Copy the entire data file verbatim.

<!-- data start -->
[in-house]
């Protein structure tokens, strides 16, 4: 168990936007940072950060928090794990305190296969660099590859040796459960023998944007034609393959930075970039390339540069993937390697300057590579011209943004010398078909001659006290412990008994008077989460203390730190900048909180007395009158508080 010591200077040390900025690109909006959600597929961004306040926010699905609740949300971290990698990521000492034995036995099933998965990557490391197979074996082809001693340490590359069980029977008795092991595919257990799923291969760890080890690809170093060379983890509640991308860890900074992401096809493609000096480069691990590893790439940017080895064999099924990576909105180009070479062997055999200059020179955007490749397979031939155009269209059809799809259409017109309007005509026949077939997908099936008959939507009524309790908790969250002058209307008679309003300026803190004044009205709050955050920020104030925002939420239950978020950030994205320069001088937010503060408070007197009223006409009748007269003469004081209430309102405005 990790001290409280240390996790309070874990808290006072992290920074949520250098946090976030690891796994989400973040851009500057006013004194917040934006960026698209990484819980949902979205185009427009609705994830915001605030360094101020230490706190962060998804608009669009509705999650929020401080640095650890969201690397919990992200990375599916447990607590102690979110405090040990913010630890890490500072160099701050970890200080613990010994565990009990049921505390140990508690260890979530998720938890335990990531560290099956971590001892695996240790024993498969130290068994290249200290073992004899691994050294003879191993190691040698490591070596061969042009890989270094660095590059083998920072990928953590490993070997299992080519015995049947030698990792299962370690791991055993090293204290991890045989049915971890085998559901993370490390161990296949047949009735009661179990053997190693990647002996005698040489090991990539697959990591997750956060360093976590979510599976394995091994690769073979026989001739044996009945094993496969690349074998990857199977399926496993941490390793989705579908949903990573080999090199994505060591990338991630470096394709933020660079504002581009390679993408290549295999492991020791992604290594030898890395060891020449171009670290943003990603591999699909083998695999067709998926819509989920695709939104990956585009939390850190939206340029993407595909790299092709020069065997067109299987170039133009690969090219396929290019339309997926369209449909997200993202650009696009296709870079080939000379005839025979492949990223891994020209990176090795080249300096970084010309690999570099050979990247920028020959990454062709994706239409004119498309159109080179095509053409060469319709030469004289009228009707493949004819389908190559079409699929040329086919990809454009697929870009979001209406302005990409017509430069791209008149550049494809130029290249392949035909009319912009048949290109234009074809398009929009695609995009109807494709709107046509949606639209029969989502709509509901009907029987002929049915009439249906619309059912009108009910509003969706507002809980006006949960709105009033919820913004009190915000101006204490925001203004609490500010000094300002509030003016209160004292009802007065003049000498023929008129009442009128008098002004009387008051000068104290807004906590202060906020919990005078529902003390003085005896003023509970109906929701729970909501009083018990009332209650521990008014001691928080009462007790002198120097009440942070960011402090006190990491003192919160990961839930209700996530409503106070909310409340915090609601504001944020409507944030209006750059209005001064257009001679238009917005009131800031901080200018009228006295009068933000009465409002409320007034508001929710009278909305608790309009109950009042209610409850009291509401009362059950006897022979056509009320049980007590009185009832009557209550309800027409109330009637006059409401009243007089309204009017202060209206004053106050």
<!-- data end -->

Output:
[in-house]
């Protein structure tokens, strides 16, 4: 168990936007940072950060928090794990305190296969660099590859040796459960023998944007034609393959930075970039390339540069993937390697300057590579011209943004010398078909001659006290412990008994008077989460203390730190900048909180007395009158508080 010591200077040390900025690109909006959600597929961004306040926010699905609740949300971290990698990521000492034995036995099933998965990557490391197979074996082809001693340490590359069980029977008795092991595919257990799923291969760890080890690809170093060379983890509640991308860890900074992401096809493609000096480069691990590893790439940017080895064999099924990576909105180009070479062997055999200059020179955007490749397979031939155009269209059809799809259409017109309007005509026949077939997908099936008959939507009524309790908790969250002058209307008679309003300026803190004044009205709050955050920020104030925002939420239950978020950030994205320069001088937010503060408070007197009223006409009748007269003469004081209430309102405005 990790001290409280240390996790309070874990808290006072992290920074949520250098946090976030690891796994989400973040851009500057006013004194917040934006960026698209990484819980949902979205185009427009609705994830915001605030360094101020230490706190962060998804608009669009509705999650929020401080640095650890969201690397919990992200990375599916447990607590102690979110405090040990913010630890890490500072160099701050970890200080613990010994565990009990049921505390140990508690260890979530998720938890335990990531560290099956971590001892695996240790024993498969130290068994290249200290073992004899691994050294003879191993190691040698490591070596061969042009890989270094660095590059083998920072990928953590490993070997299992080519015995049947030698990792299962370690791991055993090293204290991890045989049915971890085998559901993370490390161990296949047949009735009661179990053997190693990647002996005698040489090991990539697959990591997750956060360093976590979510599976394995091994690769073979026989001739044996009945094993496969690349074998990857199977399926496993941490390793989705579908949903990573080999090199994505060591990338991630470096394709933020660079504002581009390679993408290549295999492991020791992604290594030898890395060891020449171009670290943003990603591999699909083998695999067709998926819509989920695709939104990956585009939390850190939206340029993407595909790299092709020069065997067109299987170039133009690969090219396929290019339309997926369209449909997200993202650009696009296709870079080939000379005839025979492949990223891994020209990176090795080249300096970084010309690999570099050979990247920028020959990454062709994706239409004119498309159109080179095509053409060469319709030469004289009228009707493949004819389908190559079409699929040329086919990809454009697929870009979001209406302005990409017509430069791209008149550049494809130029290249392949035909009319912009048949290109234009074809398009929009695609995009109807494709709107046509949606639209029969989502709509509901009907029987002929049915009439249906619309059912009108009910509003969706507002809980006006949960709105009033919820913004009190915000101006204490925001203004609490500010000094300002509030003016209160004292009802007065003049000498023929008129009442009128008098002004009387008051000068104290807004906590202060906020919990005078529902003390003085005896003023509970109906929701729970909501009083018990009332209650521990008014001691928080009462007790002198120097009440942070960011402090006190990491003192919160990961839930209700996530409503106070909310409340915090609601504001944020409507944030209006750059209005001064257009001679238009917005009131800031901080200018009228006295009068933000009465409002409320007034508001929710009278909305608790309009109950009042209610409850009291509401009362059950006897022979056509009320049980007590009185009832009557209550309800027409109330009637006059409401009243007089309204009017202060209206004053106050």